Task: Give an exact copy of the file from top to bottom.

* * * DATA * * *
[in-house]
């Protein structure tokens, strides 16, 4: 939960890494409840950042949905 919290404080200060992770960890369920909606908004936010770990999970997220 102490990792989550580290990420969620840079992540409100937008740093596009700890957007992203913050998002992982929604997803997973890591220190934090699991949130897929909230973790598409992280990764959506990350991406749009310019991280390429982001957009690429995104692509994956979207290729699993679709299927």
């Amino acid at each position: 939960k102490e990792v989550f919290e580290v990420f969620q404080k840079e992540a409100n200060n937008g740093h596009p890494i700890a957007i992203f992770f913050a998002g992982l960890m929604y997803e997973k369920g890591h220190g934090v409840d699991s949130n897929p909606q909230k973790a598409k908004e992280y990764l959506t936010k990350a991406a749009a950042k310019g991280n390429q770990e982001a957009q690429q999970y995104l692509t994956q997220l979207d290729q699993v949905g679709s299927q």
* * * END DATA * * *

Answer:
[in-house]
């Protein structure tokens, strides 16, 4: 939960890494409840950042949905 919290404080200060992770960890369920909606908004936010770990999970997220 102490990792989550580290990420969620840079992540409100937008740093596009700890957007992203913050998002992982929604997803997973890591220190934090699991949130897929909230973790598409992280990764959506990350991406749009310019991280390429982001957009690429995104692509994956979207290729699993679709299927």
């Amino acid at each position: 939960k102490e990792v989550f919290e580290v990420f969620q404080k840079e992540a409100n200060n937008g740093h596009p890494i700890a957007i992203f992770f913050a998002g992982l960890m929604y997803e997973k369920g890591h220190g934090v409840d699991s949130n897929p909606q909230k973790a598409k908004e992280y990764l959506t936010k990350a991406a749009a950042k310019g991280n390429q770990e982001a957009q690429q999970y995104l692509t994956q997220l979207d290729q699993v949905g679709s299927q």